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Eight climate protesters arrested during Congressional Baseball Game: Police

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(WASHINGTON) — Eight climate protesters were arrested on Wednesday after being tackled on the field during the Congressional Baseball Game, U.S. Capitol Police said in a statement.

The self-described “youth-led group,” Climate Defiance, took credit for the protest and shared videos on X of protesters rushing the field, calling the “Chevron-sponsored” game “unconscionable.”

During the second inning, over half a dozen protesters hopped the fence to the field, wearing shirts stating, “END FOSSIL FUELS.”

Chants from the crowd of “USA!” drowned out the protesters.

“The eight people are being charged with federal charges – Interference with a Member of the U.S. Capitol Police,” authorities said in a statement.

The group was protesting outside of the stadium prior to the game’s start and had been vocal for days leading up to the game about the planned protest.

“Before the charity game, we were aware that some people planned to possibly protest. This was discussed during our planning meetings and put in our comprehensive action plan to ensure we had plenty of resources to swiftly respond,” Capitol police said in a statement on X.

Before the first pitch of the game had even been thrown, shouts rang out in the stands as roughly a dozen pro-Palestinian protesters began a demonstration opposing the U.S. government’s support of Israel, which is more than eight months into the war with Hamas in Gaza.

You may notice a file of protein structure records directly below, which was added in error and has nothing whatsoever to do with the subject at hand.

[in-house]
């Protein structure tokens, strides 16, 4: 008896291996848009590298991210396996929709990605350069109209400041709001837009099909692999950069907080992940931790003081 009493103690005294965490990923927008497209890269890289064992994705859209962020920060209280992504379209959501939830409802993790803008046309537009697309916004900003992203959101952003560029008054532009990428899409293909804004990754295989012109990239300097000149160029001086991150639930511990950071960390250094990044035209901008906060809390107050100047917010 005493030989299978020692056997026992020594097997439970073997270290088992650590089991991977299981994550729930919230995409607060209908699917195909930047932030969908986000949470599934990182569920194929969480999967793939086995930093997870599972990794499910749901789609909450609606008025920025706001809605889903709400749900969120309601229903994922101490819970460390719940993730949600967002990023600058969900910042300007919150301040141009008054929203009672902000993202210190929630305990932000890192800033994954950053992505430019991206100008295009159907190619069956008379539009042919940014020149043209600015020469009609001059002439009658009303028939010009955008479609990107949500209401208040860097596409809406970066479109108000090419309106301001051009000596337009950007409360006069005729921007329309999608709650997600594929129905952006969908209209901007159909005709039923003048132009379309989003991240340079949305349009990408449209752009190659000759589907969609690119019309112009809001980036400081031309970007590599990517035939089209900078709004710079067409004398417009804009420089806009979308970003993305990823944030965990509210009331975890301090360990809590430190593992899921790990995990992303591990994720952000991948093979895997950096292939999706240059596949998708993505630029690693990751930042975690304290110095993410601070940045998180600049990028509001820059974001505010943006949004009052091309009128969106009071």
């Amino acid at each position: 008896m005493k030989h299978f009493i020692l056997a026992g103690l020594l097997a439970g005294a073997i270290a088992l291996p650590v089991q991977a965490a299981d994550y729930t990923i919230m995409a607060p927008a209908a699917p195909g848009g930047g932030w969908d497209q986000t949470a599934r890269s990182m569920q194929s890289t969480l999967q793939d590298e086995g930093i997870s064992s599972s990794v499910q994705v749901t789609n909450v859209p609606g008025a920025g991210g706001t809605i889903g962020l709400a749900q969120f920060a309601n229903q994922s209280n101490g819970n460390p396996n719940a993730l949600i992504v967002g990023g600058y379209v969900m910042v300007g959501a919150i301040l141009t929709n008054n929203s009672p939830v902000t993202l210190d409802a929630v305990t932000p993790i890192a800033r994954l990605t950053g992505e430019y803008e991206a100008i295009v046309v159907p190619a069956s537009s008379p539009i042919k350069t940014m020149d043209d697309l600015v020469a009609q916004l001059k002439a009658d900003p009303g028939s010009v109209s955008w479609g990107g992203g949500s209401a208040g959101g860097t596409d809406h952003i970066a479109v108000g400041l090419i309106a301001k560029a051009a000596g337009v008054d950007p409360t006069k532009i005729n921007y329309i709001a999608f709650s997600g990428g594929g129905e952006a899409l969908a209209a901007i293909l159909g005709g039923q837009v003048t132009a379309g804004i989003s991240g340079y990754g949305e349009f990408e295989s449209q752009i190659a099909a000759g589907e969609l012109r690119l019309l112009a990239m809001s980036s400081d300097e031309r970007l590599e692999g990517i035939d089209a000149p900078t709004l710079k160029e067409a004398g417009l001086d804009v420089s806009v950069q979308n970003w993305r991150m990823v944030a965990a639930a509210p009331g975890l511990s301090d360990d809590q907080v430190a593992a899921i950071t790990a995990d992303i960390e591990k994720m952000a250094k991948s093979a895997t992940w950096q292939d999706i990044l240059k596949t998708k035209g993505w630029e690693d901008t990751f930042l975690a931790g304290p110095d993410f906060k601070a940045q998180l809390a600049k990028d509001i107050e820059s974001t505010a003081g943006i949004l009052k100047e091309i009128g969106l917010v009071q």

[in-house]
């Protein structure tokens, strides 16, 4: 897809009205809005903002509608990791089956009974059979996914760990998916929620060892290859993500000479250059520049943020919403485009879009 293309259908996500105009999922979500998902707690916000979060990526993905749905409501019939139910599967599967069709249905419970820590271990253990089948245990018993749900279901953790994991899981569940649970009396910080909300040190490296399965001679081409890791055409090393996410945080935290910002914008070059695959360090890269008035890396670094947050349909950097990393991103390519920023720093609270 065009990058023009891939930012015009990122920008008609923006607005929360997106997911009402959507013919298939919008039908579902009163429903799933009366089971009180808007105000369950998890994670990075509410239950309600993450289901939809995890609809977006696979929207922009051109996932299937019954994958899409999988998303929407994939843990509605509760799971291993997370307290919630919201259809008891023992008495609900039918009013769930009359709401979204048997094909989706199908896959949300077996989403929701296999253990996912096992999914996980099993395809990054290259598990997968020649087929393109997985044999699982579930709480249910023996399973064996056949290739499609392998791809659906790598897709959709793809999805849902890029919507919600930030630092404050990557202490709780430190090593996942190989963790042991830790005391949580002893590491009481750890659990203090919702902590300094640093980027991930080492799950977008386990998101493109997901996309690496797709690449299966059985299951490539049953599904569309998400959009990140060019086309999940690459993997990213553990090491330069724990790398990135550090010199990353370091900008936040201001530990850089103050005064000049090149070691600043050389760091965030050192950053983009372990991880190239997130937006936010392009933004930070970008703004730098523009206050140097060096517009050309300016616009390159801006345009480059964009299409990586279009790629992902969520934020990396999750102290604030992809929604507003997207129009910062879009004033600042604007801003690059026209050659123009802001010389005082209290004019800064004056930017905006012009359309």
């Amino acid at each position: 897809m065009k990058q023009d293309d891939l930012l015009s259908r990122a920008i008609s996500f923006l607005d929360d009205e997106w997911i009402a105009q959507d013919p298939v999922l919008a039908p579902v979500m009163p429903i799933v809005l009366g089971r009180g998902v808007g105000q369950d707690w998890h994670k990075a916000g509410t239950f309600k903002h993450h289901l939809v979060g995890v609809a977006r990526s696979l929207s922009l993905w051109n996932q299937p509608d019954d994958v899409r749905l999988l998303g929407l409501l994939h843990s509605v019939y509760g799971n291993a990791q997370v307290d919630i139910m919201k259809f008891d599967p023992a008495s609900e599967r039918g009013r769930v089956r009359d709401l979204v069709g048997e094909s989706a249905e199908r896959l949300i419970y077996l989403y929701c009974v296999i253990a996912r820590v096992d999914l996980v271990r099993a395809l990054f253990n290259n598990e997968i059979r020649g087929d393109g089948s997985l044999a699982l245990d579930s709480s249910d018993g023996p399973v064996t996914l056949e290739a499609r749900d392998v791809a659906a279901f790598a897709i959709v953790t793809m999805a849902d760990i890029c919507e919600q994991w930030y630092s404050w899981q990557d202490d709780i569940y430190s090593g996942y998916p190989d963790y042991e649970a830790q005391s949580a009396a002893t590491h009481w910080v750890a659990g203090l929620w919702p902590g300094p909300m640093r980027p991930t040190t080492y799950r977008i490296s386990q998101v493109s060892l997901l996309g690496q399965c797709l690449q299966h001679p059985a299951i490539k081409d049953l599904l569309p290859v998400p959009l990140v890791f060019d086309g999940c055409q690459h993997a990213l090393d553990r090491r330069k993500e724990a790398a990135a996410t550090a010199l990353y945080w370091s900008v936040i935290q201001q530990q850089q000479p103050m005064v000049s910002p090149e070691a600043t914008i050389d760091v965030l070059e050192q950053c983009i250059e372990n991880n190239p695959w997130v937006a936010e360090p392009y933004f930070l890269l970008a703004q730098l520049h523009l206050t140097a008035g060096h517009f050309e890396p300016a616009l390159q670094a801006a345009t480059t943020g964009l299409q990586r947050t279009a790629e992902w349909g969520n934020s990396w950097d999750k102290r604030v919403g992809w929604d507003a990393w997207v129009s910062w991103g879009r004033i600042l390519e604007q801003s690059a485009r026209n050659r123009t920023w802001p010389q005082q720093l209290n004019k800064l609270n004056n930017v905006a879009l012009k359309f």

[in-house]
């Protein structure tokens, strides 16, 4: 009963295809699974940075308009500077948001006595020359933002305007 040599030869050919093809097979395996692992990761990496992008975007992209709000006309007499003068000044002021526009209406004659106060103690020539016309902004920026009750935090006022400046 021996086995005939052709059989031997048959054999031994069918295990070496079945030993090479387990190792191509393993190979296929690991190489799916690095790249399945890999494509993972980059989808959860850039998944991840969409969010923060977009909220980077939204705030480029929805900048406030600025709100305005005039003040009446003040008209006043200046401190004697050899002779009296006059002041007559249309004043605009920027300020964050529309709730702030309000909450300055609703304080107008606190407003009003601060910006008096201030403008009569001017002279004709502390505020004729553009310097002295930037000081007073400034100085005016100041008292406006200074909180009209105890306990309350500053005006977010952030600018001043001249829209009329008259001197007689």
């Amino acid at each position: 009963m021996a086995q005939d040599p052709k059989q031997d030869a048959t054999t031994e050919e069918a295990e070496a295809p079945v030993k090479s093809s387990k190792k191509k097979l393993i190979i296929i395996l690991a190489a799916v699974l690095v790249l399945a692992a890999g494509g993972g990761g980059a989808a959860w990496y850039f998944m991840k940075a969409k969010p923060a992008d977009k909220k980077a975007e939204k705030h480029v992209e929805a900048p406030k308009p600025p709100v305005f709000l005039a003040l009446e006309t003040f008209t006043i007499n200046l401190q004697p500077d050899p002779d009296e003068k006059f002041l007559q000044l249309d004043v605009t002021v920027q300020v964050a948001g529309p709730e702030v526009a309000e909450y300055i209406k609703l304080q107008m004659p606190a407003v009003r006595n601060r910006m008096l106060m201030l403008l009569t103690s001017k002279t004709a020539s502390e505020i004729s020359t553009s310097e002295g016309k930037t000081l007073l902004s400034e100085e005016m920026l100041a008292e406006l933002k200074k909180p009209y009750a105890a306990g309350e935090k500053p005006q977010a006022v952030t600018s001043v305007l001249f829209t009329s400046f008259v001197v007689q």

The demonstration, which began during the colors presentation, continued into the singing of the national anthem, prompting loud counter-chants of “USA” that originated in the Republican fan section before spreading throughout the stadium.

As they unfurled posters and Palestinian flags, security promptly removed the protesters, several of whom were clad in keffiyehs, the traditional Palestinian scarves that have become icons of the movement.

In an interview given through an exterior fence of the stadium, one of the protesters spoke with ABC News, stating, “We’re here to shame Congress for participating and sponsoring and funding a genocide.”

The Congressional Baseball Game is a bipartisan tradition dating back to 1909, with proceeds supporting D.C.-area charities. The annual game has been under threat before. In 2017, at a practice for Republican lawmakers, then-House Majority Whip Steve Scalise, R-La., and Capitol Police officer Crystal Griner were shot.

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